Creating a free account will enable you to subscribe to our daily and weekly email newsletters, as well as customize your reading experience to show only the categories most relevant to you.
Signing up only take a few minutes, so why not give it a try and see what you've been missing out on.
Even though most Americans believe some kind of conspiracy theory about HIV care and research, many are willing to take part in vaccine trails, according to a new study¹ by Ryan Westergaard of the University of Wisconsin School of Medicine and Public Health, published in Springer's Journal of General Internal Medicine². The study found no link between distrust in medical research and willingness to participate in related studies. Westergaard and his team asked 601 Chicago residents at various shopping centers to voluntarily complete a set of 235 questions. The survey group purposely included an almost equal number of white, Mexican American and African American participants. The participants were quizzed about how much they agreed with six known HIV-conspiracy beliefs, their general trust in medical research and their willingness to volunteer for HIV-vaccine research trials.
Participants from all three groups shared the same levels of distrust in medical research. However, contrary to popular belief, the researchers found no association between the endorsement of an HIV conspiracy belief, and a general unwillingness to take part in research. Interestingly, even though African Americans and Mexican Americans were more likely to endorse HIV conspiracy beliefs, they were significantly more willing than whites to volunteer for HIV vaccine research. This observation differs from previous studies that suggest higher levels of distrust among racial and ethnic minorities lead to poor participation in vaccine research.
These results are important in light of the substantial racial and ethnic disparities in rates of HIV infection in the United States, vis-à-vis the participation of these populations in related research. While minority ethnic groups comprise a majority of those living with HIV, they are underrepresented in HIV research. It is therefore essential that investigators recruit participants from these ethnic groups in higher numbers. Westergaard and his team believe that the underrepresentation of minorities in medical research is more often because of inadequate or inappropriately targeted recruitment efforts by researchers, rather than the unwillingness of minorities to participate in such studies.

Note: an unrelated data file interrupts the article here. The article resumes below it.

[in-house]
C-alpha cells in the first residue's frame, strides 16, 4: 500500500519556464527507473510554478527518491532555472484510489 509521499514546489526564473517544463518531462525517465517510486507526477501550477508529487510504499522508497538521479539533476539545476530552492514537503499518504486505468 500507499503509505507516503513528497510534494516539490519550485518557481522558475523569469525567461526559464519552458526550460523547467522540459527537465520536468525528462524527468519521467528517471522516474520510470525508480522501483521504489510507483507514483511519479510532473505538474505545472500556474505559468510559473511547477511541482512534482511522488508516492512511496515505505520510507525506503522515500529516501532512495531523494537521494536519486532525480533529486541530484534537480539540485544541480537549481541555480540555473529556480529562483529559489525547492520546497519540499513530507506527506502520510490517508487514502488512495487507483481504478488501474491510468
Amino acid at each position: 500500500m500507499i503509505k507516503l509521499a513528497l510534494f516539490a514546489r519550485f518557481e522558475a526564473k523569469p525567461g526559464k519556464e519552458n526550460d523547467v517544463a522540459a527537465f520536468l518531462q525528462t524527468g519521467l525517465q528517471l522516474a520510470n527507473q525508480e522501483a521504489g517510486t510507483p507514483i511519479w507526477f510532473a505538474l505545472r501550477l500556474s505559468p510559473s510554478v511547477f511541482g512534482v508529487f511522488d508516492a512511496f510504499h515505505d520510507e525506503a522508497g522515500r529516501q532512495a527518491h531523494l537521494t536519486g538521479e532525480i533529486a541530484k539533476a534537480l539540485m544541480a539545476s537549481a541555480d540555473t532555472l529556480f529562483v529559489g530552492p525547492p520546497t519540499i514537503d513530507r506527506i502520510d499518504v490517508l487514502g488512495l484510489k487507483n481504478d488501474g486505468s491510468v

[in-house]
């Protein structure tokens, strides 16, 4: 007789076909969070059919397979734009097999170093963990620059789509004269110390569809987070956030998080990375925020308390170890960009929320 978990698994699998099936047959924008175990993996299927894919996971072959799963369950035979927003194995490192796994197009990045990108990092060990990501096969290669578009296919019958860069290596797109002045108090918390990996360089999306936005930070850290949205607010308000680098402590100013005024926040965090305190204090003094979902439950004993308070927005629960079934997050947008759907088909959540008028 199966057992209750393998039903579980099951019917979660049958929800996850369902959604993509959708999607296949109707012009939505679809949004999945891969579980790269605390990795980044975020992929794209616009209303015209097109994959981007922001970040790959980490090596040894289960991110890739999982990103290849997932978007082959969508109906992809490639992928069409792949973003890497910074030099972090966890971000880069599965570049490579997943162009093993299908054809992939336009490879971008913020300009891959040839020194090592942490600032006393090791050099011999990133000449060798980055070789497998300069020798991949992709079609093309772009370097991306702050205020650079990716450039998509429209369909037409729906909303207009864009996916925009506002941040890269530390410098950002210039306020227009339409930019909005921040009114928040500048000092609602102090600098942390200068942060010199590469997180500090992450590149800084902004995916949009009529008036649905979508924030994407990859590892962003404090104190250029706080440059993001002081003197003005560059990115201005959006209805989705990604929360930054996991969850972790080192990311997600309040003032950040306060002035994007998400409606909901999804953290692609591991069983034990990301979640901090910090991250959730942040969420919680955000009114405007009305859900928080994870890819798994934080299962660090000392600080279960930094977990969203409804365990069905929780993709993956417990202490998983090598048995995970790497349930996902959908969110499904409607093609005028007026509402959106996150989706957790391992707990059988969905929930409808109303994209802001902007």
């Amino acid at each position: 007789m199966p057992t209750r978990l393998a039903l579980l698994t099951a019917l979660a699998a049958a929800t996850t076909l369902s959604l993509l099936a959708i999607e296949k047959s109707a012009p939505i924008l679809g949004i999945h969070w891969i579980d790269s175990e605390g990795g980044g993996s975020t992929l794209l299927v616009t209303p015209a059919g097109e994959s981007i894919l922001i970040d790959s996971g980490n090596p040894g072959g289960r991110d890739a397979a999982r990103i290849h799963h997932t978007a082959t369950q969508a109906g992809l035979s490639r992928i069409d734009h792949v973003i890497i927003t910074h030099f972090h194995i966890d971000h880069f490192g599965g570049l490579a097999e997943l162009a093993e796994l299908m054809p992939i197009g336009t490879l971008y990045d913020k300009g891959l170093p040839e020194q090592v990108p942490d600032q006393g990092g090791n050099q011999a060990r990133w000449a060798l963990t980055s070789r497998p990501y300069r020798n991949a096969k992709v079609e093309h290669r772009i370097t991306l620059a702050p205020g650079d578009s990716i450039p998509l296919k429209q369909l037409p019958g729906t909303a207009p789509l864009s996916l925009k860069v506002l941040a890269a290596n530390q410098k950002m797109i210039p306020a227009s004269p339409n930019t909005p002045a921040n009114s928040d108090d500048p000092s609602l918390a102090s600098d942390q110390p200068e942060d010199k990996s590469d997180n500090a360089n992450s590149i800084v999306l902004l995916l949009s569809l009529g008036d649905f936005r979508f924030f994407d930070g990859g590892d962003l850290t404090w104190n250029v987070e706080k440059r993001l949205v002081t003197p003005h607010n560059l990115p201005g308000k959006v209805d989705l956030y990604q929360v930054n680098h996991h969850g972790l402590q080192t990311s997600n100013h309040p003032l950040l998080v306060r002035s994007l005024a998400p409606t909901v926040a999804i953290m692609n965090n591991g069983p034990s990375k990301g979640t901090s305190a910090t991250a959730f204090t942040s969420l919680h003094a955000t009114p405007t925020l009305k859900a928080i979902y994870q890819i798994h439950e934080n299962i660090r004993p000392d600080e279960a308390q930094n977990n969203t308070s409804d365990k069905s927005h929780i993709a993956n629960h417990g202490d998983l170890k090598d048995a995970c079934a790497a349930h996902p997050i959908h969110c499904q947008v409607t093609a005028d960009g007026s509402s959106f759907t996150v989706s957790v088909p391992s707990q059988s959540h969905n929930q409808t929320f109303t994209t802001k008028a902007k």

"Research involving volunteer human subjects is essential in the ongoing search for an effective HIV vaccine, and in these efforts the participation by people from racial and ethnic minority groups who are most heavily affected by HIV/AIDS, is essential," says Westergaard. "It is therefore heartening to note that the continued circulation of misinformation about HIV research and treatment is much less of a barrier to minority recruitment into HIV research studies than was previously feared."
1. Westergaard, R.P. et al (2013). Racial/Ethnic Differences in Trust in Health Care: HIV Conspiracy Beliefs and Vaccine Research Participation, Journal of General Internal Medicine. DOI 10.1007/s11606-013-2554-6.
2. The Journal of General Internal Medicine is the official journal of the Society of General Internal Medicine.
Springer Science+Business Media
Article adapted by Medical News Today from original press release. Click 'references' tab above for source.
Visit our HIV / AIDS category page for the latest news on this subject.
Please use one of the following formats to cite this article in your essay, paper or report:
Media, Springer Science+Business. "Underrepresentation in HIV studies not due to conspiracy theories." Medical News Today. MediLexicon, Intl., 30 Aug. 2013. Web.
5 Dec. 2013. <http://www.medicalnewstoday.com/releases/265385>
Media, S. (2013, August 30). "Underrepresentation in HIV studies not due to conspiracy theories." Medical News Today. Retrieved from
Please note: If no author information is provided, the source is cited instead.
If you write about specific medications, operations, or procedures please do not name healthcare professionals by name.
For any corrections of factual information, or to contact the our editorial team, please use our feedback form. Please send any medical news or health news press releases to:
Note: Any medical information published on this website is not intended as a substitute for informed medical advice and you should not take any action before consulting with a health care professional. For more information, please read our terms and conditions.
This page was printed from: http://www.medicalnewstoday.com/releases/265385.php
Visit www.medicalnewstoday.com for medical news and health news headlines posted throughout the day, every day.
© 2004-2013 All rights reserved. MNT (logo) is the registered trade mark of MediLexicon International Limited.